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INTERVIEW: Jody Kaye’s Husband Dared Her to Write a Book

Updated: Jan 29

Welcome to the Tuesday Author Interview with Christina Boyd for the Who, What, Where, When, and Why.

Anyone who knows me, knows I love a good romance novel. I love reading them way into the wee hours of the morning and then falling asleep with a happy heart. I can't say when I first stumbled upon author Jody Kaye's "Kingsbrier" series or which book I read first, but I can honestly admit to having read most of them, kinda like potatoe chips, one after the other. Imagine my delight when she agreed to this interview.

CHRISTINA: When did you first think you had a book to write and how did you start?

JODY: Writing my first book was actually a challenge my husband posed to me. Long story short, he happened to find out I had a binder filled with scenes I’d written to stop them from replaying in my head, and he dared me to turn one into a full-length book. It took almost two years for me to figure out how to stitch scenes together into something compelling and worth reading. Not planning for authoring to go anywhere, I left it on a cliffhanger for the audience to decide what they thought would happen to the couple. The immediate response of the few people I showed it to was, “It can’t end like that!” I drafted the follow-on story in thirty days and published the books as a duet a few months later. (My husband and I now joke about whether he’d want to go back and rescind that one book challenge.) 

CHRISTINA: I love that story so much. Love, love, love.

What comes first, plot, or characters?

JODY: Writing long family series/saga & found family romance, definitely characters. Nine times out of ten, I’ll be mid-chapter and a secondary character says or does something unexpected and a whole new book is born.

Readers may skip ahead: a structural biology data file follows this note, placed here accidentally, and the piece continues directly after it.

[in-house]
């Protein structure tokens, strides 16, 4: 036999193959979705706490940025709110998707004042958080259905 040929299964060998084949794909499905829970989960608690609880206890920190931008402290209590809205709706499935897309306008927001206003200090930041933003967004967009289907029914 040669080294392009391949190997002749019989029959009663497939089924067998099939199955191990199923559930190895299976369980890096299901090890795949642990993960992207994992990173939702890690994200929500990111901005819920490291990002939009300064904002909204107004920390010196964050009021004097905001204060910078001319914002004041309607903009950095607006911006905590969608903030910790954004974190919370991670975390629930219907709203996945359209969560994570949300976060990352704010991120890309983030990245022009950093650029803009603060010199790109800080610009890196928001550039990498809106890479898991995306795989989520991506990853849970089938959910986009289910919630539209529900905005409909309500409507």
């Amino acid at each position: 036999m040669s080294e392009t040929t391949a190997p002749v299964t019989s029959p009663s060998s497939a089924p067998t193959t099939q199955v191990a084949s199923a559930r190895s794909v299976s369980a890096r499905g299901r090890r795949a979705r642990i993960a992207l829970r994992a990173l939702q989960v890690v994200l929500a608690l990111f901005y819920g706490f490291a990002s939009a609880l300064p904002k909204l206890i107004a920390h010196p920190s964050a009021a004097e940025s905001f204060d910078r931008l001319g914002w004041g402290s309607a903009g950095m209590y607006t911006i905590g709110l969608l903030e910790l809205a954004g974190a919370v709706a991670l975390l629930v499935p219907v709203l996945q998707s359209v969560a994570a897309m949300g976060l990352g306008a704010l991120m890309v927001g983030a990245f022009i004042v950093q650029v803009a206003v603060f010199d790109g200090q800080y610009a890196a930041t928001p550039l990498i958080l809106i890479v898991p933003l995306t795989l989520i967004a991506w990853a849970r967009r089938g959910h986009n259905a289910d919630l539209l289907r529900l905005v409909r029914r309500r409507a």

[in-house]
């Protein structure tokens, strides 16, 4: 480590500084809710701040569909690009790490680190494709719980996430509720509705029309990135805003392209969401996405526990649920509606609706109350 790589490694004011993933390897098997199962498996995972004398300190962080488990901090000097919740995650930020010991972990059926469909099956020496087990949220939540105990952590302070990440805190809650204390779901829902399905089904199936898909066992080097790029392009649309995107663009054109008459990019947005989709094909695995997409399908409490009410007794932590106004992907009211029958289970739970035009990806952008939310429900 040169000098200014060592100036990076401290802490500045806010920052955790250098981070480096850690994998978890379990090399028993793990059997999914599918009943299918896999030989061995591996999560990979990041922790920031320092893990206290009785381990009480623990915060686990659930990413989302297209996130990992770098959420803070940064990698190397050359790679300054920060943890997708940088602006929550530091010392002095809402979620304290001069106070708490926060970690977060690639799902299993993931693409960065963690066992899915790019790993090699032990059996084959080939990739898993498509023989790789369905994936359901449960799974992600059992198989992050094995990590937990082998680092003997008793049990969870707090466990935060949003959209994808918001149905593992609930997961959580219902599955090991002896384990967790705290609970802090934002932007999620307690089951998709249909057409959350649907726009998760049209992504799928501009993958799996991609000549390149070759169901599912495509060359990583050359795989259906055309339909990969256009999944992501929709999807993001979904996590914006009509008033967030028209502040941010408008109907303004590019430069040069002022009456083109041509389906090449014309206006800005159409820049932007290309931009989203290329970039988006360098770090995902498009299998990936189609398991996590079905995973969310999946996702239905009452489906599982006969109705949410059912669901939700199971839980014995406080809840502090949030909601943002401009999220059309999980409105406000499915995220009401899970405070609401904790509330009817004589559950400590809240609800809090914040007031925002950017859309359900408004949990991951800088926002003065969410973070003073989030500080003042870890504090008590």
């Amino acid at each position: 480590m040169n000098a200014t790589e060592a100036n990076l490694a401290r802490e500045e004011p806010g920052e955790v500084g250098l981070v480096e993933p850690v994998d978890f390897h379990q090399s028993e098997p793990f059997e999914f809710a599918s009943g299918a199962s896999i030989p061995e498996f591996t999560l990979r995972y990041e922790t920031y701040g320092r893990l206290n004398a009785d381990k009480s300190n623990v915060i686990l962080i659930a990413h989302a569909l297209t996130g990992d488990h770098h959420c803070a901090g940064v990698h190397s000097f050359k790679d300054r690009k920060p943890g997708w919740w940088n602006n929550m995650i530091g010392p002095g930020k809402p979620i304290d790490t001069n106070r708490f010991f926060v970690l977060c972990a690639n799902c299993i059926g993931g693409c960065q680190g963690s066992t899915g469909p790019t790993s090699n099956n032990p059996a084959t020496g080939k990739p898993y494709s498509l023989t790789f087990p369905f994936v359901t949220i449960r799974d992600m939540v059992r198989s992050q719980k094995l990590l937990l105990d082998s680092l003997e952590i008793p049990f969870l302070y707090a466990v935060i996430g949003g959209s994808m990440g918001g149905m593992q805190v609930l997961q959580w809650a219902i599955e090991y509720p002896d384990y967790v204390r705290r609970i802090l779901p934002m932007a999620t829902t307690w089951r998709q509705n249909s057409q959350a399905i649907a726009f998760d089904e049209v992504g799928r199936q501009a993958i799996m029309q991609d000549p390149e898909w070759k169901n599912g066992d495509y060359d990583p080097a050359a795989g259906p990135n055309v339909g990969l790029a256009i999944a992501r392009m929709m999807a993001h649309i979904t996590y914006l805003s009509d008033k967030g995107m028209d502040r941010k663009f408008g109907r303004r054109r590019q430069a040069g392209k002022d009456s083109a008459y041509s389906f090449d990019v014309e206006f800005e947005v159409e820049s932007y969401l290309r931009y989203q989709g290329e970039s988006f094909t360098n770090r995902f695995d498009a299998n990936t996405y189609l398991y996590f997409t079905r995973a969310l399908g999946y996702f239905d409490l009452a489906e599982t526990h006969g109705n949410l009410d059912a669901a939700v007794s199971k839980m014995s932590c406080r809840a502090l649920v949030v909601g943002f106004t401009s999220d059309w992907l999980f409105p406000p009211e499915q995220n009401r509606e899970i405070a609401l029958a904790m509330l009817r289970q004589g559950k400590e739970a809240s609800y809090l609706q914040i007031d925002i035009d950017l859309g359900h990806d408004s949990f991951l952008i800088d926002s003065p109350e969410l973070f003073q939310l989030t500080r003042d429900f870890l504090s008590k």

CHRISTINA: No wonder you have written several series in a relatively "short" amount of time. Impressive.

What is your current project or latest release?

JODY: My last release was the fall of 2022 and joined the "Shattered Hearts of Carolina" series, the "Kingsbrier Quintuplets," and the "Kingsbrier Legacy" series into one universe. This was something I’d intended to do with an antagonistic character’s story arc all along. It just took seven books to get there. It was my twentieth release in seven years, and I realized I was in writer burn-out. So I took this year to get back to loving writing the way I had before I published a word. I’ve actually written a ton this year, most of it in the "Kingsbrier Legacy" series and have had so much fun cross-pollinating characters and dropping in Easter eggs for fans of both series to find.

CHRISTINA: Oh, I can't wait for the release. Can't wait.

Which of your own novels is your favorite?

JODY: My favorite tends to be the one I’m about to start writing because it's filled with possibilities. However, the one I’m proudest of is Shred of Decency. I wrote it the summer before my oldest went off to college, and it tackles some really tough trigger topics (college sports hazing, campus assaults, adoption, child neglect) in a way that I hadn’t seen explored. We’re told to “write the book you want to read,” which is vitally important since you’re continually re-reading manuscripts, but the anguish in the first chapters can still leave me with a pit in my stomach. When someone close to me felt compelled to read them aloud to their teenage daughter, I knew I’d written something that had value.